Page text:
Nurturing Parents Can Cut Risk of Aggression in Girls
Teens who mature early without positive feedback more likely to choose bullying behavior
TUESDAY, Aug. 5, 2008 (HealthDay News) -- Positive parenting can help ease aggression in adolescent girls who go through puberty early, says a study by researchers at the University of Alabama at Birmingham.
On the other hand, precocious teen girls whose parents don't nurture them, communicate with them, or keep track of their activities are more likely to be display aggressive behavior, they also found.
The study included 330 fifth-grade girls (average age 11) and their parents. The girls were asked how often they engaged in aggressive behavior (hitting, teasing, spreading rumors) and in delinquency (fighting at school, getting injured in a fight, or inflicting injuries).
The girls were also asked about how often their mother was affectionate, how often they did things together, whether their parents had talked to them about violence, tobacco and sex, and whether they'd started their periods.
The parents were asked about several items, including how much they knew about their children's friends and how their child spent their free time.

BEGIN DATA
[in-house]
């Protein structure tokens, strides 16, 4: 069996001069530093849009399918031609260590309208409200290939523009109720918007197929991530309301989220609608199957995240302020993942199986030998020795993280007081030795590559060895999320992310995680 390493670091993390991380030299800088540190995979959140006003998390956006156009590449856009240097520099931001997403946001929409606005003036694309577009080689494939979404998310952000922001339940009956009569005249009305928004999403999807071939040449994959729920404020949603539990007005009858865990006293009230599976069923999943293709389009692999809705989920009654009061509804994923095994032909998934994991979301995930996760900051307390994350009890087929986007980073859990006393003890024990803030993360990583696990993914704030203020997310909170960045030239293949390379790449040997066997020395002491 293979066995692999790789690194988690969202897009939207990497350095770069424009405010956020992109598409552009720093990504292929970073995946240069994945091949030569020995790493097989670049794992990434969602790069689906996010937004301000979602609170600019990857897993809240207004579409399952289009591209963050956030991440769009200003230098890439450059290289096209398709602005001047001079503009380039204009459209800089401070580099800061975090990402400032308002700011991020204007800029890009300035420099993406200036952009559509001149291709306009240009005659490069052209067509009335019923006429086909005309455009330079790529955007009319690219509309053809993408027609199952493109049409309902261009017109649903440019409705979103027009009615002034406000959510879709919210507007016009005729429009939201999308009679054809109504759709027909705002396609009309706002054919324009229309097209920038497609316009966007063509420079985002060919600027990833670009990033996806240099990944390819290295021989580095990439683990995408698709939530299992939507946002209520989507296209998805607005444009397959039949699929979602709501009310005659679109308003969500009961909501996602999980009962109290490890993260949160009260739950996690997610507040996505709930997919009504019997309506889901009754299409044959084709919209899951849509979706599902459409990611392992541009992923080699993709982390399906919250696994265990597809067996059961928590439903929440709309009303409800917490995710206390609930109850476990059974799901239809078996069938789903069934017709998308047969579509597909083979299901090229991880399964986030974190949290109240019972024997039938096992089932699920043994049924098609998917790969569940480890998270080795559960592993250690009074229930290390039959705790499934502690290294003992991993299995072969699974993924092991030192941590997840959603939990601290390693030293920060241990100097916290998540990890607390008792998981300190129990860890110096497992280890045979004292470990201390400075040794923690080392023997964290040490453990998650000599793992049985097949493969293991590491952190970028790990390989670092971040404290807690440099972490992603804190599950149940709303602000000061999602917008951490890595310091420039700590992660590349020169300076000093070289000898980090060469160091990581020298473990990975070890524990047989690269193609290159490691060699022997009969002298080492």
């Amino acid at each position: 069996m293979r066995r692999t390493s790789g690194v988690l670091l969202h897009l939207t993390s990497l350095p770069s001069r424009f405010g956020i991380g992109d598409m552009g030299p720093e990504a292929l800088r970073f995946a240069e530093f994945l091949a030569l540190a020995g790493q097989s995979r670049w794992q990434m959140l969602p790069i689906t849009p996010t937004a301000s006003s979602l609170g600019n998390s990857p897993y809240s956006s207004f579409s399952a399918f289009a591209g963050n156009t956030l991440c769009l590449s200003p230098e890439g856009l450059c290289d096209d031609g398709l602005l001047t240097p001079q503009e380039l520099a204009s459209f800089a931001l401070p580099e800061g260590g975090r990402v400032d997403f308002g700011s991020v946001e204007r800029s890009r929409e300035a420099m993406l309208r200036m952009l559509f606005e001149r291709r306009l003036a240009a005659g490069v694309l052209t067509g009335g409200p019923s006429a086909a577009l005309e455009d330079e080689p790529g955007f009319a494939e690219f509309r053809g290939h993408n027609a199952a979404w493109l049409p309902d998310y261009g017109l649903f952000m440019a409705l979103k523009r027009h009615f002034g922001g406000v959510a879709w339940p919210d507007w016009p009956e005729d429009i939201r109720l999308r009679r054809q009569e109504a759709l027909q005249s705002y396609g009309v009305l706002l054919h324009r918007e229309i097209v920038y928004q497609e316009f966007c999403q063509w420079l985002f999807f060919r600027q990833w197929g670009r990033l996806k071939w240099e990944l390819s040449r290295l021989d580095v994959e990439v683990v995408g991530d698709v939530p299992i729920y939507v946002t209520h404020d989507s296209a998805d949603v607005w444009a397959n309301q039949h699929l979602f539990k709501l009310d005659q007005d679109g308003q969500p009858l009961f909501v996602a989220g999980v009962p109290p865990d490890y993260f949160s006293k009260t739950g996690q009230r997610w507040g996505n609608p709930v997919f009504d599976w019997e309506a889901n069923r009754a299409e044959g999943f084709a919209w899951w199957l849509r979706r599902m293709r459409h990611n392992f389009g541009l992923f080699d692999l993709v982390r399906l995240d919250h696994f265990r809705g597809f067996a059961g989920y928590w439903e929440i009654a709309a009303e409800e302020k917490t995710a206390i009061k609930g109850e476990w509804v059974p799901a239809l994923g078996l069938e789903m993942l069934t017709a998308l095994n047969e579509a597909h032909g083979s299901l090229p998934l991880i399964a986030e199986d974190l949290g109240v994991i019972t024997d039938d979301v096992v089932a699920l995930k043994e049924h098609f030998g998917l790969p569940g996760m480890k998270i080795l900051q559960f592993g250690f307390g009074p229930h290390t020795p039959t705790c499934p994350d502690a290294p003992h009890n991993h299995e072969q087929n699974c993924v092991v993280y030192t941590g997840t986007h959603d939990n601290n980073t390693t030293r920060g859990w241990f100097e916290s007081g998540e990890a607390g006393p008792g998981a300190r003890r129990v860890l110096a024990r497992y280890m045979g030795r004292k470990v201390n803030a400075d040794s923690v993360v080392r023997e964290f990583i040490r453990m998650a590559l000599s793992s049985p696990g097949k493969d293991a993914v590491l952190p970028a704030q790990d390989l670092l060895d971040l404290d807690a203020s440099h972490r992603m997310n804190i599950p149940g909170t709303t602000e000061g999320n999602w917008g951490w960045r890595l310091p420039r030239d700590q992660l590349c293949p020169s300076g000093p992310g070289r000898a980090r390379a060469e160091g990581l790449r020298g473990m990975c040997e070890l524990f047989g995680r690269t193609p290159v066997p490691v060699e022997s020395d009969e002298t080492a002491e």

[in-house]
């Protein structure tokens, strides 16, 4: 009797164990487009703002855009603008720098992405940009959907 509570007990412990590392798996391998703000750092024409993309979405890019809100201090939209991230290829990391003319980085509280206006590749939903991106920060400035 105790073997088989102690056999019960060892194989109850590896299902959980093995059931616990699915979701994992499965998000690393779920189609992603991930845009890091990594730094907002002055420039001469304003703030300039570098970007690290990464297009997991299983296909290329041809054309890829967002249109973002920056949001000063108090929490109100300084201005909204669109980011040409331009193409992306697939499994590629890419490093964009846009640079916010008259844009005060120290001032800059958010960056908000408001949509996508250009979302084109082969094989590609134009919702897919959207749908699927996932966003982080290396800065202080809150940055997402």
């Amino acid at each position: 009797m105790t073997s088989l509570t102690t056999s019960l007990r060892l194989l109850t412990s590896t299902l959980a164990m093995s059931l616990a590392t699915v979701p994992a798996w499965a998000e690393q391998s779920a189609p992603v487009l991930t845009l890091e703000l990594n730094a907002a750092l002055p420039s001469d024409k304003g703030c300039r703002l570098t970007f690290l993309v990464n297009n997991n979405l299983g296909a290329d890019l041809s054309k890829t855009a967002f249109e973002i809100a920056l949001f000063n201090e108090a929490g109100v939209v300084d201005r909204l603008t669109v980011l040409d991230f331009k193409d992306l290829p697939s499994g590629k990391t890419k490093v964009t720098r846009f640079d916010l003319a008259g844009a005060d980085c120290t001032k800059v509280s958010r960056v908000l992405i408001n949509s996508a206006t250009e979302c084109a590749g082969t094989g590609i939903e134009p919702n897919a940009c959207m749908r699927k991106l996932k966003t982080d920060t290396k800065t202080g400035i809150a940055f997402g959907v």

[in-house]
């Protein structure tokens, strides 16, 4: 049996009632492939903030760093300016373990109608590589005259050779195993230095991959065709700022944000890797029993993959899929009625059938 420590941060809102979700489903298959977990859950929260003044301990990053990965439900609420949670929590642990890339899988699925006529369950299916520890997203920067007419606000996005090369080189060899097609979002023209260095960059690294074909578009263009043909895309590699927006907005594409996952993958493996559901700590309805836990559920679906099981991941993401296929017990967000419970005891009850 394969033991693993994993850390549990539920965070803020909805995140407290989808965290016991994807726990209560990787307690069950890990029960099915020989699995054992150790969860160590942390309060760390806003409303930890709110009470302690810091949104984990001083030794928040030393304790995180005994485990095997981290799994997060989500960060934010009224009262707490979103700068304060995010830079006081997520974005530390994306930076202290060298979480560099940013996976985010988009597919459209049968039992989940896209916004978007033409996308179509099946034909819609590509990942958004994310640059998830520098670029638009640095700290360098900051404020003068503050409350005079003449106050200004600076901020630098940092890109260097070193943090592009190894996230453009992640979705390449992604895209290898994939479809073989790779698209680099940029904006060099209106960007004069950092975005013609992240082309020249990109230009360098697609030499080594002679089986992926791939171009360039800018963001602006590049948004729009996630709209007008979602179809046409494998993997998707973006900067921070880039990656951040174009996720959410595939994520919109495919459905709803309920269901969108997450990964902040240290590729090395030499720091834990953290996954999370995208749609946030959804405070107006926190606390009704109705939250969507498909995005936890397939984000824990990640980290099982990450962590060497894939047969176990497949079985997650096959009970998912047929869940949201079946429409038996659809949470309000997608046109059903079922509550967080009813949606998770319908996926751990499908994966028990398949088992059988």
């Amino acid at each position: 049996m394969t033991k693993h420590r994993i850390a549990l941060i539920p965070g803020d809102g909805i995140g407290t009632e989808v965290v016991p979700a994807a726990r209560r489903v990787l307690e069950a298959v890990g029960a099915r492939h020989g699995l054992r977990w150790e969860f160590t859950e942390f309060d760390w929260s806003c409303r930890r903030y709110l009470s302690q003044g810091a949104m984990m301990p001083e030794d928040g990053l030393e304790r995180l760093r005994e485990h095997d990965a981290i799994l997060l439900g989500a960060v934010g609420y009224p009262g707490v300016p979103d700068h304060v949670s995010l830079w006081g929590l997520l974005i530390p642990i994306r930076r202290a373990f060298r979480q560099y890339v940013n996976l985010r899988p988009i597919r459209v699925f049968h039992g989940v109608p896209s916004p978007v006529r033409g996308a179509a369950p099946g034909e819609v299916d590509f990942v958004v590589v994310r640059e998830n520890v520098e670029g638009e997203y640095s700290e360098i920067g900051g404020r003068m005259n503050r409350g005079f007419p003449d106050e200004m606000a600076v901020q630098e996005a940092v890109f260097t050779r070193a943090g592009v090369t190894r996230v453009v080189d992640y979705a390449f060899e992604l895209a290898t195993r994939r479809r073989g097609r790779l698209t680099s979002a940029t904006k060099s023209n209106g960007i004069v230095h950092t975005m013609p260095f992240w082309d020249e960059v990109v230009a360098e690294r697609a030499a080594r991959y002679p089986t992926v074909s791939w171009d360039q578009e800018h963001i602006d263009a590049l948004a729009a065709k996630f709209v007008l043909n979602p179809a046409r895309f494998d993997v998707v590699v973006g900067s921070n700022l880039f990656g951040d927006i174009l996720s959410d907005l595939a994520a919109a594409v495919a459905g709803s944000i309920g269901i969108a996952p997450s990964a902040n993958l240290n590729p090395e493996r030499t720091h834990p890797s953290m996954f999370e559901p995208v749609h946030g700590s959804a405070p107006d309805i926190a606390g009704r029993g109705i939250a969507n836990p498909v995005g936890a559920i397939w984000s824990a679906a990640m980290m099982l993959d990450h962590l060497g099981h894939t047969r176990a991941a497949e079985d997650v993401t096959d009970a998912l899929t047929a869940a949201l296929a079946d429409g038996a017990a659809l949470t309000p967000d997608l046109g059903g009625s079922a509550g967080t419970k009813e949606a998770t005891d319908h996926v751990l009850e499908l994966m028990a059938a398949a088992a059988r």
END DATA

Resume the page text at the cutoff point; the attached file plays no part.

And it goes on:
One-quarter of the girls in the study had matured early -- defined as beginning their period one year before the average age for females of their racial and ethnic group. The study found that these girls were more likely to be delinquent, but not aggressive.
However, early-maturing girls who had low levels of parent nurturing, communication and knowledge were more likely to be aggressive.
The findings were published in the August issue of the Archives of Pediatrics & Adolescent Medicine.
Parental nurturing may decrease girls' susceptibility to negative peer influence. Also, it may help girls cope with challenges associated with early puberty. By listening to their daughters' difficulties and providing support and encouragement, nurturing parents can help them develop better coping skills and diffuse negative emotions that might otherwise manifest as aggression, the study authors wrote.
The U.S. National Women's Health Information Center has more about girls and bullying.